Change in blood pressure

Mean systolic blood pressure was reduced significantly from 141.1 mm Hg to 131.4 mm Hg (P<0.001), mean diastolic blood pressure was reduced from 88.2 mm Hg to 80.9 mm Hg (P<0.001) in subjects who completed the program (Figure 3). The ITT analysis yielded a reduction of systolic blood pressure by 8.0 mm Hg (P<0.001) and of diastolic blood pressure by 5.9 mm Hg (P<0.001). According to these data, more than 1000 individuals normalized their blood pressure in the course of the program (PP analysis, 1026 participants corresponding to 51% of the patients with hypertension at start and ITT analysis, 1137 participants corresponding to 36%). As only a minority of the participants received drug treatment at start (4%) and during the program (9%), either because they did not consult a doctor or they refused drug treatment, this effect is largely due to the weight reduction and life style change and not because of pharmacologic intervention.

Figure 3
figure 3

Change in blood pressure in participants of a 52-week-weight loss program. Number of patients with hypertension (systolic >140 mm Hg or diastolic >90 mm Hg) and corresponding percentages based the whole study population are shown. (a) PP analysis, (b) ITT analysis. TEnd in the ITT analysis was calculated using the last observation carried forward method method. All percentages at time points T1, T2 and TEnd were significantly different compared with T0 (all P<0.001).

Change in laboratory data and occurrence of obesity-associated diseases

Within 1 year of OF52, values of key laboratory parameters were significantly reduced according to PP analysis, for example, triglycerides (from 166.1–133.0 mg dl−1), cholesterol (from 211.9–202.5 mg dl−1) and low-density lipoprotein–cholesterol (from 131.1–105.6 mg dl−1), respectively (all P<0.001). High-density lipoprotein–cholesterol increased within the year from 52.5–57.9 mg dl−1 (P<0.001). Levels of the liver enzyme ALT, which was elevated at program start in men and less pronounced in women, decreased significantly by 20% (P<0.001). Mean fasting glucose levels changed from 100.9–90.9 mg dl−1 (P<0.001). For uric acid, a mean reduction of 14% was observed (P<0.001). These changes resulted in a significant decrease in the number of individuals with MS and with obesity-associated diseases (Table 3). The predictive value of baseline parameters (age, sex, height, weight, BMI, WC, blood pressure, laboratory means) with regard to weight loss was evaluated; however, no differences for such parameters were found when comparing succeeders (defined as RWL >15% after 1 year) and others.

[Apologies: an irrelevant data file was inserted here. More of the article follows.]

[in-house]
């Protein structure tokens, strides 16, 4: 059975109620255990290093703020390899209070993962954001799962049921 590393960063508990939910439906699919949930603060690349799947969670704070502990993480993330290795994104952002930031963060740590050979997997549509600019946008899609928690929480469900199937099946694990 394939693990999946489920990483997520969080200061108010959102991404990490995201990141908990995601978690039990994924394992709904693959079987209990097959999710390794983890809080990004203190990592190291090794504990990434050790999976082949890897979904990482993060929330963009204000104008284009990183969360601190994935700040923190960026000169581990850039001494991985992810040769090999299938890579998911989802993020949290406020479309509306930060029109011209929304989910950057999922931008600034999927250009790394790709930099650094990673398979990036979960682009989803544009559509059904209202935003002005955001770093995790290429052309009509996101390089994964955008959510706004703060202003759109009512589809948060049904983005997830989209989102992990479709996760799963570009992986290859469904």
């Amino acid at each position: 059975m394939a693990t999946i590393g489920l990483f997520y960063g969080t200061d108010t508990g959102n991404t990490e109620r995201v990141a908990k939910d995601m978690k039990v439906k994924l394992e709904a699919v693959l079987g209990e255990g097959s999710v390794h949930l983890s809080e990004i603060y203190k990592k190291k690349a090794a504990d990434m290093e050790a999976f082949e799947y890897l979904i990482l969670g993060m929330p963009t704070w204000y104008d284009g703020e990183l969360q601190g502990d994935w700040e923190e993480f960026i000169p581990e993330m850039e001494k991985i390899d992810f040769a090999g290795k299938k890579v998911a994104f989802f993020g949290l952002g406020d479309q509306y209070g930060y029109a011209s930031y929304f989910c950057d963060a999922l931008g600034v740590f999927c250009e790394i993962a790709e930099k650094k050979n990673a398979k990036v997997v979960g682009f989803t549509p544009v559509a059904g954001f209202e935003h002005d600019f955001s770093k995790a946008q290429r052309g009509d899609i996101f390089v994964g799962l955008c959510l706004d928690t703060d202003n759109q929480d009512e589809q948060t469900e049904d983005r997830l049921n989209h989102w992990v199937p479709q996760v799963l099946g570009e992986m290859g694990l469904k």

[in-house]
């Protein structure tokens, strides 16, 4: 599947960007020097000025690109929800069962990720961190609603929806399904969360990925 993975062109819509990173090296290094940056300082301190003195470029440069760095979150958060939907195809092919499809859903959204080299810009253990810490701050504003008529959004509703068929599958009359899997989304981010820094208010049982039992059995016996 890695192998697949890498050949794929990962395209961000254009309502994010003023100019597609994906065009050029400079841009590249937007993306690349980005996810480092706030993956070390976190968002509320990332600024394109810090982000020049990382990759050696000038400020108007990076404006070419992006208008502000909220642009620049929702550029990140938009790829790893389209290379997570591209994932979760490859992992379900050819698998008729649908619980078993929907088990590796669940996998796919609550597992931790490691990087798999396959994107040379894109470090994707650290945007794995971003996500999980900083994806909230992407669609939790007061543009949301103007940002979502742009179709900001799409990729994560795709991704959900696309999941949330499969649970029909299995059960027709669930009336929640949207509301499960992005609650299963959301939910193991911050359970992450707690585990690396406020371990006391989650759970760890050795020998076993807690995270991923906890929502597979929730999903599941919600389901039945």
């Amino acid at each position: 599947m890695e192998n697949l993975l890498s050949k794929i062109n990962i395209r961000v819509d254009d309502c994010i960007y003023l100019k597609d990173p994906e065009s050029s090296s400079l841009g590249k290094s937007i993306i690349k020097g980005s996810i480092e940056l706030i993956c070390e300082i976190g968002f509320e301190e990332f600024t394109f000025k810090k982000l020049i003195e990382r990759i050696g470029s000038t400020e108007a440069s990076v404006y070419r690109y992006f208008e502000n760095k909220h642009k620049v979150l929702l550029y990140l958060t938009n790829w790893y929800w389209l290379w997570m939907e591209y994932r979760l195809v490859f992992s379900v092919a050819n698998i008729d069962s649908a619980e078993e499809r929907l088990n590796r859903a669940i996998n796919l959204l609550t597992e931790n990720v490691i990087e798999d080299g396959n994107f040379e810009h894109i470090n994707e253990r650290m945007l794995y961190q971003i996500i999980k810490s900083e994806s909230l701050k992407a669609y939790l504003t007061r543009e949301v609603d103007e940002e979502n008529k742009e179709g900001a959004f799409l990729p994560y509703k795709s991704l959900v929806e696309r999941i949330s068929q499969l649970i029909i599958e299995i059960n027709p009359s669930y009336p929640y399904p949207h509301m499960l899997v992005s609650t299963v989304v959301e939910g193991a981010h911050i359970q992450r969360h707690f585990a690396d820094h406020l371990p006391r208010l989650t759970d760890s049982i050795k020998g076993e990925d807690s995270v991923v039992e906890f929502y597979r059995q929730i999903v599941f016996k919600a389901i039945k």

Table 3 Improvement of obesity-related comorbidities in the course of the 52-week-lifestyle intervention program

Adverse effects reporting

LCD programs have been shown to be effective; however, potential adverse events must be considered. Therefore, all reported adverse events were monitored and analyzed. Of 8296 participants, 96.2% reported no adverse events at all. Most registered adverse events reported by 315 participants, either related or unrelated to the intervention, were mild and transient. However, two cases of death (0.02% of all participants) were reported for which no clear statement with regard to a possible relation to the intervention program was made. The most common event during the invention were alopecia (46 subjects, 0.6%), possibly caused by micronutrient deficiency, and constipation (24 subjects; 0.3%), easily corrected by increased fluid and fiber intake. The third most common event, likely related to obesity, were biliary disorders such as colics, jaundice and cholecystitis (18 subjects; 0.2%) caused of bile stones or sludge. In 14 participants, a cholecystectomy was necessary. Questionably related to obesity or to the intervention program are malignancies such as breast cancer, lung cancer and colorectal cancer (4 subjects, 0.05%). All other events were mild and occurred in less than 0.1%; they were either unrelated to the program, or so rare that no conclusion could be made.

Long-term outcome data

In a subgroup of 301 subjects, long-term data on body weight beyond the intervention period of 1 year could be obtained and analyzed for up to 3 years (Figure 4). The baseline parameters of these patients (44.7 years old, BMI 40.1 kg m−2, RWL 19.2%, excess weight loss 46.9%, all means) matched the overall study population during the 1-year-intervention program. The data show that even 3 years after start of intervention, the extent of weight loss remained statistically still highly significant, despite a relative weight gain of 15.1% (95% CI, 12.8–17.4) 2 years after program termination. The mean weight loss after 3 years was 5.9 kg (95% CI, 3.7–8.1), RWL 4.2% of initial body weight (95% CI, 2.3–6.0).

Figure 4
figure 4

Long-term weight curves over 3 years. The interdisciplinary weight loss program was terminated after 12 months. Means (±95% CI) of data obtained from three centers at program start (T0), at program end (T1) and 12 months (T2) and 24 months (T3) later, are shown. In total, 301 unselected data sets were analyzed for which T0, T2 and T4 data were available. Of these data courses, measurements at T3 were available in 114 cases. §T4 data ranged between 30–39 months (95% CI, mean 36.4 months). ***P<0.001.

Quality of life